Use this URL to cite or link to this record in EThOS: http://ethos.bl.uk/OrderDetails.do?uin=uk.bl.ethos.650196
Title: Resource nationalism in the Persian Gulf : Iran, Saudi Arabia, and the United Arab Emirates
Author: Gohari, Nadir
ISNI:       0000 0004 5355 7769
Awarding Body: Durham University
Current Institution: Durham University
Date of Award: 2014
Availability of Full Text:
Access from EThOS:
Full text unavailable from EThOS. Thesis embargoed until 28 May 2020
Access from Institution:
Abstract:
Natural resources have long been associated with strategic benefits and the potential to generate impressive economic wealth. Consequently, scarce and exhaustible natural resources have been moreover coveted given the prospects for even greater gains. However, competition over ownership rights to reserves can lead to tensions as well as conflict. Resource nationalism has been described as the case in which governments and/or ethnic groups lay claim to natural resources located within territorial boundaries for the purposes of ownership and control. This thesis examines the impact of resource nationalism on international relations and the shaping of geopolitics using the Persian Gulf countries of Iran, Saudi Arabia, and the United Arab Emirates as case studies. It employs a multi-faceted approach in which components of resource nationalism are identified and expounded. The materials of focus are oil and gas, both of which are present across Persian Gulf region and are the primary generators of revenue for each case study. The thesis explores the dynamics of resource nationalism through various interpretations and manifestations, demonstrating its utilization in Iran, Saudi Arabia, and the United Arab Emirates. Additionally, derivations of respective implementations are reviewed such as economic entities and militarization. In this vein, existing and developing ethnic tensions are also assessed. Afterwards, further unexplored and unidentified usages of resource nationalism are additionally covered. The research concludes by providing conceptual solutions for the shortcomings of resource nationalism framework, recommendations for tactical management of deficiencies, and prospects for proliferation.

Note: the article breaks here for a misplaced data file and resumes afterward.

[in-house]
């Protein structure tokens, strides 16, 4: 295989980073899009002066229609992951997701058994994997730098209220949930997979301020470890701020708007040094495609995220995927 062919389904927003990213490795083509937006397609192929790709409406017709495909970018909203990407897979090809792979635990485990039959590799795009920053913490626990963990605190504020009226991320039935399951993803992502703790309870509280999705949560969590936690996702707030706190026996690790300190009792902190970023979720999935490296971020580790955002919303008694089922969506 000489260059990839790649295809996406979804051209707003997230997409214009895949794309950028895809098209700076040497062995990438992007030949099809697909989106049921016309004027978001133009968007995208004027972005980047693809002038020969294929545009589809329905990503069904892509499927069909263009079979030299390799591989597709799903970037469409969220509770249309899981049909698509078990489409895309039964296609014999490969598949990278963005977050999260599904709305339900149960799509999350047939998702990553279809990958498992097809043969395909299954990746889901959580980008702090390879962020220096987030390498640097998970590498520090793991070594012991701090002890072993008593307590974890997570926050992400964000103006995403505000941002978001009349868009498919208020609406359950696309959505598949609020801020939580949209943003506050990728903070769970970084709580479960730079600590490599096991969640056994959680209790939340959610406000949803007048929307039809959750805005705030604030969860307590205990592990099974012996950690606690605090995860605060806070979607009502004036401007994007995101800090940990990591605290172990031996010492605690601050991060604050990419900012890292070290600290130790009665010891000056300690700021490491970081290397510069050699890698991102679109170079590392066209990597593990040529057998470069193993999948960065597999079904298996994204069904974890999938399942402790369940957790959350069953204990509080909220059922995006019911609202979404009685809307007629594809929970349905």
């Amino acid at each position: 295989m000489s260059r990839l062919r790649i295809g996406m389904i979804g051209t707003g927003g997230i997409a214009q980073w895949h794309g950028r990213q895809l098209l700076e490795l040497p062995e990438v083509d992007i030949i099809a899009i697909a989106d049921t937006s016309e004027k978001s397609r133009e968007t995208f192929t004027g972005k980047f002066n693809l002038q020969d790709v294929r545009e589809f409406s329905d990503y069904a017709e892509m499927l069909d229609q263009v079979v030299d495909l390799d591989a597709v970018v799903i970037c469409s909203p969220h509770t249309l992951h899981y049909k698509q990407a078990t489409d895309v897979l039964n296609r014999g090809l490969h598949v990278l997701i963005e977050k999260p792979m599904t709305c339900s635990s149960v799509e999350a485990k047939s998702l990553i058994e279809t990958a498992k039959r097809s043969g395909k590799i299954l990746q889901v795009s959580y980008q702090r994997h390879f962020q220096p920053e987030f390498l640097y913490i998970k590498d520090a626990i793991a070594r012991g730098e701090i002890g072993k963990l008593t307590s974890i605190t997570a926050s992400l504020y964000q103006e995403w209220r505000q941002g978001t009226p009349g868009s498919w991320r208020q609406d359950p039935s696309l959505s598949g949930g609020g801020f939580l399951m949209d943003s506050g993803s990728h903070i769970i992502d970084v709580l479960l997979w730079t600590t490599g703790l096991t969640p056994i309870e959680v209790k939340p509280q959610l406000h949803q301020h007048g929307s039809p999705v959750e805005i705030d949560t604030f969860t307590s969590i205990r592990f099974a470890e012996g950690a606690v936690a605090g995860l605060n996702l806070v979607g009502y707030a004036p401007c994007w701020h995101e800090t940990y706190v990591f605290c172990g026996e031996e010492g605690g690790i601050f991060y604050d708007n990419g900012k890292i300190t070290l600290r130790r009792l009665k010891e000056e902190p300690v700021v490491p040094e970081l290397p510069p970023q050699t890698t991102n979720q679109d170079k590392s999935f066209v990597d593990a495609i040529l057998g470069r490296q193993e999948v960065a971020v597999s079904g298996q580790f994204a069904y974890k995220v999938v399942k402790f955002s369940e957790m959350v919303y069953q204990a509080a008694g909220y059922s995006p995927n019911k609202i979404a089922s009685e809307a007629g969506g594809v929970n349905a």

Supervisor: Not available Sponsor: Not available
Qualification Name: Thesis (Ph.D.) Qualification Level: Doctoral
EThOS ID: uk.bl.ethos.650196  DOI: Not available
Share: